One way to gauge how hard you are exercising is to use the Borg Scale of Perceived Exertion. The Borg Scale takes into account your fitness level: It matches how hard you feel you are working with numbers from 6 to 20; thus, it is a “relative” scale. The scale starts with “no feeling of exertion,” which rates a 6, and ends with “very, very hard,” which rates a 20. Moderate activities register 11 to 14 on the Borg scale (“fairly light” to “somewhat hard”), while vigorous activities usually rate a 15 or higher (“hard” to “very, very hard”). Dr. Gunnar Borg, who created the scale, set it to run from 6 to 20 as a simple way to estimate heart rate—multiplying the Borg score by 10 gives an approximate heart rate for a particular level of activity.
|How you might describe your exertion||Borg rating of your exertion||Examples
(for most adults <65 years old)
|None||6||Reading a book, watching television|
|Very, very light||7 to 8||Tying shoes|
|Very light||9 to 10||Chores like folding clothes that seem to take little effort|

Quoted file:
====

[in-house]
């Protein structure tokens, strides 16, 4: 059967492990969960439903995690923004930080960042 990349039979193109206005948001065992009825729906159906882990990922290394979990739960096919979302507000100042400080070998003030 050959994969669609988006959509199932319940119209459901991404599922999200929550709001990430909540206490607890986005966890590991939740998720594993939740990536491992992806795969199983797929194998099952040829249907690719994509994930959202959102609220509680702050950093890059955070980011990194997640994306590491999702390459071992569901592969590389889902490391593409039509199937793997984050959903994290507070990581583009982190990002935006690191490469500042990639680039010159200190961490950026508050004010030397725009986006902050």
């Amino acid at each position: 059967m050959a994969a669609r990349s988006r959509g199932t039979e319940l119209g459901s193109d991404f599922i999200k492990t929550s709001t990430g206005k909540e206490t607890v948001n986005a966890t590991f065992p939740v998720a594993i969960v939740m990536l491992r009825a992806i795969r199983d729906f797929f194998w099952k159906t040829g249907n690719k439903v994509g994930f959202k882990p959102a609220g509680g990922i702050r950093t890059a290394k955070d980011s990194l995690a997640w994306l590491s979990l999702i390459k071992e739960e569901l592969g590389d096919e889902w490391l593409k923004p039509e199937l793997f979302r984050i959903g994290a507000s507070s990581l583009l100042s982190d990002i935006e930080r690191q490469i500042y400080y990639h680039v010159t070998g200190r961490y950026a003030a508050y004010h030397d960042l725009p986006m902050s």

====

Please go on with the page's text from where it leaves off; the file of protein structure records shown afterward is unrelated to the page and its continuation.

|Fairly light||11 to 12||Walking through the grocery store or other activities that require some effort but not enough to speed up your breathing|
|Somewhat hard||13 to 14||Brisk walking or other activities that require moderate effort and speed your heart rate and breathing but don’t make you out of breath|
|Hard||15 to 16||Bicycling, swimming, or other activities that take vigorous effort and get the heart pounding and make breathing very fast|
|Very hard||17 to 18||The highest level of activity you can sustain|
|Very, very hard||19 to 20||A finishing kick in a race or other burst of activity that you can’t maintain for long|
Source: Borg G.A. Psychophysical bases of perceived exertion. Medicine and Science in Sports and Exercise. 1982; 14:377-381.
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